He added: "It’s that lack of direct eye contact which makes the speech appear so one-dimensional and lacking in drive and passion.

    "It’s hard to see from the camera angle and the fact that he’s reading if there is excessive blinking.

    "There might be, and that would suggest uncertainly. When we blink excessively, we do so to shut out the truth of what we see. Even when everyone else is standing to attention and looking up, Putin is still looking down."

    During his pro-rally speech in March, he didn't follow a script or teleprompter as he appear to speak off-the-cuff to crowds.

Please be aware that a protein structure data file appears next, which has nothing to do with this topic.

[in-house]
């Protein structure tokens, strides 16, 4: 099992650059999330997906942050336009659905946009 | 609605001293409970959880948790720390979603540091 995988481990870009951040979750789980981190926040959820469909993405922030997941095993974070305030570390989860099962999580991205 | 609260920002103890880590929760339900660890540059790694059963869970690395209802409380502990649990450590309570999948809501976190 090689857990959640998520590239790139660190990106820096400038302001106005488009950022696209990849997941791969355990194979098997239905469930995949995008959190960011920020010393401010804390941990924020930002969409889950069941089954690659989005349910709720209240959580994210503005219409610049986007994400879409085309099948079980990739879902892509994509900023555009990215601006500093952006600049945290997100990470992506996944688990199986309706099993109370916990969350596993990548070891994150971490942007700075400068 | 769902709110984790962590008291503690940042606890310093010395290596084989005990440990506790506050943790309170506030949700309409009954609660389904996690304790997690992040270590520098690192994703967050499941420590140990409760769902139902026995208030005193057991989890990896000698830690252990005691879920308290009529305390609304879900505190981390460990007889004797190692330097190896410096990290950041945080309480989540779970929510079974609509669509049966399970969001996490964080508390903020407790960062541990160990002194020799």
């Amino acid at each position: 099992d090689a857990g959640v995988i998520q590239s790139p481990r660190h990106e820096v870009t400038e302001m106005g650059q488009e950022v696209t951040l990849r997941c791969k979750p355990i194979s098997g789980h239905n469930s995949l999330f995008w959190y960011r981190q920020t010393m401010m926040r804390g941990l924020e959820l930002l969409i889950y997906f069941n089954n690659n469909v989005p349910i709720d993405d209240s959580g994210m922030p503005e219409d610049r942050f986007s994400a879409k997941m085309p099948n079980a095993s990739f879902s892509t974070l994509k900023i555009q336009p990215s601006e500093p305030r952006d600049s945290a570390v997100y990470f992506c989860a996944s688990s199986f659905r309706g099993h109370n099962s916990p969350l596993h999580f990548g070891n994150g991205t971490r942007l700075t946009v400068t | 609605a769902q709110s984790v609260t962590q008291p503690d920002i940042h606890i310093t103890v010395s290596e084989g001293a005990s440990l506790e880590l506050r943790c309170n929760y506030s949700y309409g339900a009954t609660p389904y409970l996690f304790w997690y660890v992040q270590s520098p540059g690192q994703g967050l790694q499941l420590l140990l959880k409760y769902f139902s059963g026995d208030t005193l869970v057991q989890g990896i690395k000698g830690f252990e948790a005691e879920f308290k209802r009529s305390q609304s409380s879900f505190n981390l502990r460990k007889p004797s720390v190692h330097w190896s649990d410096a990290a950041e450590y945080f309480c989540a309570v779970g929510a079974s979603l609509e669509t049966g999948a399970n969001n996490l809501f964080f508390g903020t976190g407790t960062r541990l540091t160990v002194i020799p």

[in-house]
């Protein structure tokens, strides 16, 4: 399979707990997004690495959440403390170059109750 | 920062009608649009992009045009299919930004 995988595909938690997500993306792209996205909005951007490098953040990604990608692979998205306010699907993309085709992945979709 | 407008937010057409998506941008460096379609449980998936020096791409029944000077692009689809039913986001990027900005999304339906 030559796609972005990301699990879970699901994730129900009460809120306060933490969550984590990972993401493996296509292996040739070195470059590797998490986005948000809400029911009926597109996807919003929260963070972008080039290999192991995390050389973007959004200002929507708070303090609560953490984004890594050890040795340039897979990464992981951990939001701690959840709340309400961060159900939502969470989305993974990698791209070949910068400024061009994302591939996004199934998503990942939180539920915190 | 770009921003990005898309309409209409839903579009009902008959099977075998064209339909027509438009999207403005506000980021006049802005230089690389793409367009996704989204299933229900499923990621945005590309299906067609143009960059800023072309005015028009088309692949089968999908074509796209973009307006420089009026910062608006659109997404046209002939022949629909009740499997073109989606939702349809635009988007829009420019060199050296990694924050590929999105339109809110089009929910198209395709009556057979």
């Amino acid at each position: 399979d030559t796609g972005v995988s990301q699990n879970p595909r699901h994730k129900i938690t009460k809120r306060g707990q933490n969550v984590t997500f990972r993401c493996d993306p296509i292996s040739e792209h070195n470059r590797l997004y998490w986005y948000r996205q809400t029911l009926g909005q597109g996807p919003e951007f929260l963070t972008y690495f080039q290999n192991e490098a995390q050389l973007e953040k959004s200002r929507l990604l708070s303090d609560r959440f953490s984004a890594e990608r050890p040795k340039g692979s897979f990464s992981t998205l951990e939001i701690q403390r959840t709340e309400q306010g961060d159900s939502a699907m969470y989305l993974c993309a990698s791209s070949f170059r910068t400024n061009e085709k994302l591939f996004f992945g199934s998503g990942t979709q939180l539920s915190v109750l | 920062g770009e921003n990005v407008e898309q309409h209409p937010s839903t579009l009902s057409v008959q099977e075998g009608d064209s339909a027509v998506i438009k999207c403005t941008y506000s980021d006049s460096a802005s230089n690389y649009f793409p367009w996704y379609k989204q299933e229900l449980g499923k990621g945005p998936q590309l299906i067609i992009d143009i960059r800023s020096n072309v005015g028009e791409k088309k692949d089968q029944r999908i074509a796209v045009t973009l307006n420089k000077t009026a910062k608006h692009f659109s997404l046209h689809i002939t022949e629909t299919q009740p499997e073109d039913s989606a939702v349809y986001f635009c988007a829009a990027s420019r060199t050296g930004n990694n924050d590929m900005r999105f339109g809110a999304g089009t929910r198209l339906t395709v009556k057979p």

Lack of smile

    Mr Carter said: "Not at one point does he smile. In a way, it is slightly interesting because it is a warming gesture and you think of the great orators – even Hitler smiled.

    "Smiling is to try and show warmth to bring people on side and get them to laugh."

    Russian President Vladimir Putin watches the military parade on Victory Day

    via REUTERS)


    Mr Carter described Putin's speech as "measured and controlled" but added that "it screams to me a lack of passion or a need to secure about what he is saying".

    He added: "A real lack of passion, it is not a passionate speech. It would be much more passionate if he used his hands."

    He continued: "When you take the combination of the rocking, the shallow breathing, lack of hand gestures, the brow – you are looking at a man who appears to have lost his conviction."